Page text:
[ hur-dl ]
/ ˈhɜr dl /


verb (used with object), hur·dled, hur·dling.

verb (used without object), hur·dled, hur·dling.

to leap over a hurdle or other barrier.

Nearby words

  1. hurban,
  2. hurcheon,
  3. hurd,
  4. hurd, douglas,
  5. hurdies,
  6. hurdle rate,
  7. hurdler,
  8. hurds,
  9. hurdy-gurdy,
  10. hurl

Origin of hurdle

before 900; Middle English hirdel, hurdel (noun), Old English hyrdel, equivalent to hyrd- + -el noun suffix; compare German Hürde hurdle; akin to Latin crātis hurdle, wickerwork, Greek kýrtos basket, cage, Sanskrit kṛt spin

Related formshur·dler, nounun·hur·dled, adjective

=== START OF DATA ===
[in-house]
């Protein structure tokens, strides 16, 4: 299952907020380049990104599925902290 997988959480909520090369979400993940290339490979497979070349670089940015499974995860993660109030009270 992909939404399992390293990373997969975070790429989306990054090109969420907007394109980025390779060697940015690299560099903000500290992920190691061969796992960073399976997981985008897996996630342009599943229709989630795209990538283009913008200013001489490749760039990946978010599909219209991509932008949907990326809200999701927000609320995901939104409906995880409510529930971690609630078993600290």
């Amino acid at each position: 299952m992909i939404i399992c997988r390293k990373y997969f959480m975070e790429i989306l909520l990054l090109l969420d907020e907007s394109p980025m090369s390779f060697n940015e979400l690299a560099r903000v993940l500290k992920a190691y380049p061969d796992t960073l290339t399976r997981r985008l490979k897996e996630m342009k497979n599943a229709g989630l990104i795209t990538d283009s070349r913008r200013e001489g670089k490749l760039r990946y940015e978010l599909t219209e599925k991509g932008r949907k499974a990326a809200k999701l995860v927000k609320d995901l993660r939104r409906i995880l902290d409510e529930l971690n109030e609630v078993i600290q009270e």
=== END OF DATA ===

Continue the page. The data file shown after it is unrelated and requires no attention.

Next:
Can be confusedhurdle hurl hurtle Unabridged Based on the Random House Unabridged Dictionary, © Random House, Inc. 2019

Examples from the Web for hurdle

British Dictionary definitions for hurdle


/ (ˈhɜːdəl) /


  1. athletics one of a number of light barriers over which runners leap in certain events
  2. a low barrier used in certain horse races
an obstacle to be overcome
a light framework of interlaced osiers, wattle, etc, used as a temporary fence
British a sledge on which criminals were dragged to their executions


Derived Formshurdler, noun

Word Origin for hurdle

Old English hyrdel; related to Gothic haurds door, Old Norse hurth door, Old High German hurd, Latin crātis, Greek kurtos basket

Collins English Dictionary - Complete & Unabridged 2012 Digital Edition © William Collins Sons & Co. Ltd. 1979, 1986 © HarperCollins Publishers 1998, 2000, 2003, 2005, 2006, 2007, 2009, 2012

Word Origin and History for hurdle
Online Etymology Dictionary, © 2010 Douglas Harper